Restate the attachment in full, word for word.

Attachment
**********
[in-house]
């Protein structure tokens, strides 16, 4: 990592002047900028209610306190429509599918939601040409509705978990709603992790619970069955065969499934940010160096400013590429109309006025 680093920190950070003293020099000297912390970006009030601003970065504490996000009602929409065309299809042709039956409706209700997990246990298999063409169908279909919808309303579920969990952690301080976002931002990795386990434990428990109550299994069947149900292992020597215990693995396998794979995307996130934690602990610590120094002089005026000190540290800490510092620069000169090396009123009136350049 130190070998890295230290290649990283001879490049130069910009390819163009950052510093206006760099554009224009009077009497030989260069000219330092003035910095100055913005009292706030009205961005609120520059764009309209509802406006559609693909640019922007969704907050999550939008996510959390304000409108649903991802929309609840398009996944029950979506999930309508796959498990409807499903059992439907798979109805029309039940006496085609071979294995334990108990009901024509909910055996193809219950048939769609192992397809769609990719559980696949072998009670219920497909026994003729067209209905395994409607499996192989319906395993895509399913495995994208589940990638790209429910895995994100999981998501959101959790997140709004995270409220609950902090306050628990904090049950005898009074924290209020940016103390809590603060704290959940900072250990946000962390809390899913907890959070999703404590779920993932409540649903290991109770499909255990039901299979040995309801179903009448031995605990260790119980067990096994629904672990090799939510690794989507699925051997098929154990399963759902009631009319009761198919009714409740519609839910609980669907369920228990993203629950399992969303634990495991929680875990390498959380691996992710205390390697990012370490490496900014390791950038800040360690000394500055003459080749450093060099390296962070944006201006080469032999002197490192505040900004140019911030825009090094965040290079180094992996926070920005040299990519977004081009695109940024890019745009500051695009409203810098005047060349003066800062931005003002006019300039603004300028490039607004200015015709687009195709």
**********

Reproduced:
[in-house]
């Protein structure tokens, strides 16, 4: 990592002047900028209610306190429509599918939601040409509705978990709603992790619970069955065969499934940010160096400013590429109309006025 680093920190950070003293020099000297912390970006009030601003970065504490996000009602929409065309299809042709039956409706209700997990246990298999063409169908279909919808309303579920969990952690301080976002931002990795386990434990428990109550299994069947149900292992020597215990693995396998794979995307996130934690602990610590120094002089005026000190540290800490510092620069000169090396009123009136350049 130190070998890295230290290649990283001879490049130069910009390819163009950052510093206006760099554009224009009077009497030989260069000219330092003035910095100055913005009292706030009205961005609120520059764009309209509802406006559609693909640019922007969704907050999550939008996510959390304000409108649903991802929309609840398009996944029950979506999930309508796959498990409807499903059992439907798979109805029309039940006496085609071979294995334990108990009901024509909910055996193809219950048939769609192992397809769609990719559980696949072998009670219920497909026994003729067209209905395994409607499996192989319906395993895509399913495995994208589940990638790209429910895995994100999981998501959101959790997140709004995270409220609950902090306050628990904090049950005898009074924290209020940016103390809590603060704290959940900072250990946000962390809390899913907890959070999703404590779920993932409540649903290991109770499909255990039901299979040995309801179903009448031995605990260790119980067990096994629904672990090799939510690794989507699925051997098929154990399963759902009631009319009761198919009714409740519609839910609980669907369920228990993203629950399992969303634990495991929680875990390498959380691996992710205390390697990012370490490496900014390791950038800040360690000394500055003459080749450093060099390296962070944006201006080469032999002197490192505040900004140019911030825009090094965040290079180094992996926070920005040299990519977004081009695109940024890019745009500051695009409203810098005047060349003066800062931005003002006019300039603004300028490039607004200015015709687009195709």